Michael Lipkin

Beit Shemesh election – Disappointing, but there is hope

In the wake of the disappointing victory of the incumbent mayor, Moshe Abutbol, I certainly share many of my neighbors’ wishes that we now work to heal our city and move forward. We woke up on the morning after the election and nothing important has changed. We still have our wonderful families, friends and neighborhoods which are the focus of our lives.

But (sorry there is a ‘but”), we should not be Pollyannish about what happened either. While I sincerely believe that the “Anglos” who campaigned for Abutbol share our basic ideals and values, those values are not what won this election. This election was won via a message of fear, religious supremacy, xenophobia, religious extremism and a call to religious war against the “infidels”. The makers of that message (whether it be “official” or not) do not share our Western, liberal values. That message was so powerful that it brought out people to vote who have been ideologically opposed to voting since the founding of the state. And for their role in propagating the message, the Chachamim who did so all but destroyed whatever threads were left of the concept Emunas Chachamim for so many.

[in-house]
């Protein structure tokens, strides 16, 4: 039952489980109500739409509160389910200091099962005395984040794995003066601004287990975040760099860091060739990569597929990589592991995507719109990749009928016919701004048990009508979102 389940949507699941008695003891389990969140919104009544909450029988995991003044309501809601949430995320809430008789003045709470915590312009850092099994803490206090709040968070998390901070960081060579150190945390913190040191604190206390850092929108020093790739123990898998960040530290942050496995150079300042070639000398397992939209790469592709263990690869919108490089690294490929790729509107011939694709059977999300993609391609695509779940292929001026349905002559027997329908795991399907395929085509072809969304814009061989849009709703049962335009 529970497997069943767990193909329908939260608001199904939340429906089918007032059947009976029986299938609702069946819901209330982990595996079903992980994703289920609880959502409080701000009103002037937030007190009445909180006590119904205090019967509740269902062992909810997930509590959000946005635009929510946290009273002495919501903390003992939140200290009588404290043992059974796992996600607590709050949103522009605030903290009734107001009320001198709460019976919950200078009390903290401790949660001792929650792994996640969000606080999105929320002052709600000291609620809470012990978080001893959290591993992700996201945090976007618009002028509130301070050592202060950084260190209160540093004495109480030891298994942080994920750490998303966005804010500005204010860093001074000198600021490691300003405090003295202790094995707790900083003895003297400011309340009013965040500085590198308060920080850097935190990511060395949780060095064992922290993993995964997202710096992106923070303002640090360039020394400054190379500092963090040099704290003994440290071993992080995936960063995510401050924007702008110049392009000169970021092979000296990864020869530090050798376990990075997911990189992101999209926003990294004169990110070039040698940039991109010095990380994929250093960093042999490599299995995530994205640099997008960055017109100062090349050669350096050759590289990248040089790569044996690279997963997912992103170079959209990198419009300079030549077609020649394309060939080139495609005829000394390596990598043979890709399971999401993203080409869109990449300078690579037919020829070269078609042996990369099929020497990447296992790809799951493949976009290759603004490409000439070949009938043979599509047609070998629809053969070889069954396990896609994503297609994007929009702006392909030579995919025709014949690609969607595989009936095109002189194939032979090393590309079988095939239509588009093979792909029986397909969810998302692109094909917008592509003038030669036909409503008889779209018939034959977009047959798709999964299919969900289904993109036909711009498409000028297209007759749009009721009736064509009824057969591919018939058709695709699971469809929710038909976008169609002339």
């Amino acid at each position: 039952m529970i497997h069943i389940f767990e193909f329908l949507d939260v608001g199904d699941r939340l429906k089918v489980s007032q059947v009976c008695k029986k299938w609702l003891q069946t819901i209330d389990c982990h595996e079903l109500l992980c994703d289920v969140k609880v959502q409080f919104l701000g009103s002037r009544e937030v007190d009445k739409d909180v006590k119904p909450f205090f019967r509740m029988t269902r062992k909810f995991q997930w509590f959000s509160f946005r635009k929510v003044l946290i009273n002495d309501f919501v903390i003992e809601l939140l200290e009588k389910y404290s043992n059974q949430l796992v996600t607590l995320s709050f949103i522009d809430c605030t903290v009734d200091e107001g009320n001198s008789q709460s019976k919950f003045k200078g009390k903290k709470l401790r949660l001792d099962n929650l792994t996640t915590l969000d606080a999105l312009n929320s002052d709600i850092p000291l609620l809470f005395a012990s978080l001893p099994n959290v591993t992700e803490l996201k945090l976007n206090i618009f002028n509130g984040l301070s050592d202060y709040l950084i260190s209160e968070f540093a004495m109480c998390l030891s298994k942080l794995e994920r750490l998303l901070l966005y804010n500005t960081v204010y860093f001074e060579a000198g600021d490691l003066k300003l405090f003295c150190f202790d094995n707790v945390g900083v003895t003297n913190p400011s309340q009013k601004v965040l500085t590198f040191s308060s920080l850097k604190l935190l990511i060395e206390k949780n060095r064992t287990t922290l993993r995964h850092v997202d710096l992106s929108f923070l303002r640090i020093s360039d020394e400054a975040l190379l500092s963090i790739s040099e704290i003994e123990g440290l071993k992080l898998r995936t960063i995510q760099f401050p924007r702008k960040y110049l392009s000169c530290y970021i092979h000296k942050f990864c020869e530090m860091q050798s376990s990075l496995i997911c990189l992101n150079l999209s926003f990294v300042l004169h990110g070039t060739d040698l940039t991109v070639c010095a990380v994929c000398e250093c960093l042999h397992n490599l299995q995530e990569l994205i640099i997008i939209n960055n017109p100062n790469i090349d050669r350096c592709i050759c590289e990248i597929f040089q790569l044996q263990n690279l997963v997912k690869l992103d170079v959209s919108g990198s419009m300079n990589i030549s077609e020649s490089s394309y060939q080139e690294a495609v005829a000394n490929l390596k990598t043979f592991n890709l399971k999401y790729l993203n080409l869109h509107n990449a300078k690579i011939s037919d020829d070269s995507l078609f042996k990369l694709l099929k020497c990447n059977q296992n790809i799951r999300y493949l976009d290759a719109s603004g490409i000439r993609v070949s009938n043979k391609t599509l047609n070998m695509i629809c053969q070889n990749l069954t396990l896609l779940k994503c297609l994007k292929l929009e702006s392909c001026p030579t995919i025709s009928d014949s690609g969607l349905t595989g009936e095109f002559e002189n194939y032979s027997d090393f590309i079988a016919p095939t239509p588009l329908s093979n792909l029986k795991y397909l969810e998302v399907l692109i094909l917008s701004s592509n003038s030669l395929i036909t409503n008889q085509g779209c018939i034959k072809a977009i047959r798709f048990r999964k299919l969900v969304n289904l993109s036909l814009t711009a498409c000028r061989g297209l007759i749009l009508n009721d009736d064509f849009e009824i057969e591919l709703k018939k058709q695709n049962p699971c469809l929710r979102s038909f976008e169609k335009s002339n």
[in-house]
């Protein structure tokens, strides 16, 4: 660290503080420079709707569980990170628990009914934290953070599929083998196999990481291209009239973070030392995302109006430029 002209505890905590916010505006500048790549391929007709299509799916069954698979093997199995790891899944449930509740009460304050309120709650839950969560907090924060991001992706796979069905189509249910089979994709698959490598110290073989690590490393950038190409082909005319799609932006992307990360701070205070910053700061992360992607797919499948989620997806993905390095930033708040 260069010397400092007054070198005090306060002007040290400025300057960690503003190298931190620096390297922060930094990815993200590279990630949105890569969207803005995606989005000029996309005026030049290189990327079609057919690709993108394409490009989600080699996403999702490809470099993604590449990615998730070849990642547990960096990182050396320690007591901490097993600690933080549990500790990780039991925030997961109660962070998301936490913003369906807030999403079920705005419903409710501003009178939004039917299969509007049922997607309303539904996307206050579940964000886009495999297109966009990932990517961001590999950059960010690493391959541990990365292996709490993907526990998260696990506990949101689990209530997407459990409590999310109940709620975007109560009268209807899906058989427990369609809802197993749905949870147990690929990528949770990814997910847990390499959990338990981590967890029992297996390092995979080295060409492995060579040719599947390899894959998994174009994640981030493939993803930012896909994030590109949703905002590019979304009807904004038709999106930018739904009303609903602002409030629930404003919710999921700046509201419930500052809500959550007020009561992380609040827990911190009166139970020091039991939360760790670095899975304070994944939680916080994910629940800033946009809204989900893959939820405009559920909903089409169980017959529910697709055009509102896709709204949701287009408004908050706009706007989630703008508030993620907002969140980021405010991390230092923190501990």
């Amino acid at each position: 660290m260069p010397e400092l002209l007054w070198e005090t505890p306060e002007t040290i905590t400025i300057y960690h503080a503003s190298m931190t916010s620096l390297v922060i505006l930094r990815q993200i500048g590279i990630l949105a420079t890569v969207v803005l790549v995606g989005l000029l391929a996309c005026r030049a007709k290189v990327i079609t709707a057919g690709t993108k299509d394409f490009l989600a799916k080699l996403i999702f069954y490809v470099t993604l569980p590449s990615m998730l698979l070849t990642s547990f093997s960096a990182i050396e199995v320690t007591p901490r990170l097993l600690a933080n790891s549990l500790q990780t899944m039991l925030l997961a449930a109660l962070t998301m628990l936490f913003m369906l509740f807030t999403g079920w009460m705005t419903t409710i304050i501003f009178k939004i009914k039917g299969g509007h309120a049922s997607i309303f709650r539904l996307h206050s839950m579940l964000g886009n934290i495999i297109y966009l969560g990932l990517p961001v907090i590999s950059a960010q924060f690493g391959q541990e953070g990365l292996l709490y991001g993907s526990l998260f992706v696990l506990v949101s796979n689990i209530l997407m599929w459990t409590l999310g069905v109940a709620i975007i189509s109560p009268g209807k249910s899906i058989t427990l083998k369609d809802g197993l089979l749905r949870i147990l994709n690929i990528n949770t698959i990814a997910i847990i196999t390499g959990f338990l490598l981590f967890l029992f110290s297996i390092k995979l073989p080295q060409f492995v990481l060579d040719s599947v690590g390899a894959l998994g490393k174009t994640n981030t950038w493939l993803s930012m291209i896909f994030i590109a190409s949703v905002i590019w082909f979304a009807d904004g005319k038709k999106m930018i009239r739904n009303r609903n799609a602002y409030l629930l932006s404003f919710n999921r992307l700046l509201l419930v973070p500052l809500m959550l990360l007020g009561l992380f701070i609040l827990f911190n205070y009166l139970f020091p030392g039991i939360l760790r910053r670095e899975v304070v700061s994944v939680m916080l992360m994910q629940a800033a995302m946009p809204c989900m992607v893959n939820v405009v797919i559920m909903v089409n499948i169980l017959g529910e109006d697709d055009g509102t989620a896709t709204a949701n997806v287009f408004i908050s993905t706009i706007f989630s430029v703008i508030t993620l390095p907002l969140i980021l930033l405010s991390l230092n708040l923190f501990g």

That said, I’m still optimistic. Responsibility is a moderating factor. Also, so much that is happening on the national level to liberalize Israeli society should help us as well. And I think the passage of the equal service legislation which, more than anything else, is really a jobs bill for Chareidim will do wonders for Bet Shemesh in the long run. After all, capitalism is also a great moderating force! The pendulum will, hopefully, swing back.

In the end however, people are people, or as Dr. Seuss would say, “Sneetches are Sneetches. And no kind of Sneetch is the best on the beaches.” In our daily interactions we should just remember that it doesn’t really matter if one has a star on their belly or not. Here are few things I’m working on for myself which others might find helpful…

  • When you are tempted to think generally about a group, first think of individuals in that group you know and are friendly with.
  • Differentiate between people and ideas. Don’t attack people, but even when you question their ideas try understand where they are coming from and appreciate their attachment to them.
  • Be skeptical in general, but most importantly, be skeptical of those ideas that reinforce your preconceived notions.

And since life is a musical, always end with a song…

About the Author
Michael Lipkin made Aliyah in 2004 from Edison, NJ to Beit Shemesh with his wife and four children. Since moving to Israel, Michael and his wife have been blessed with two new sons-in-law, one daughter-in-law, eleven grandchildren and a sabra of their own! Michael currently works as a tech liaison for a financial web site.
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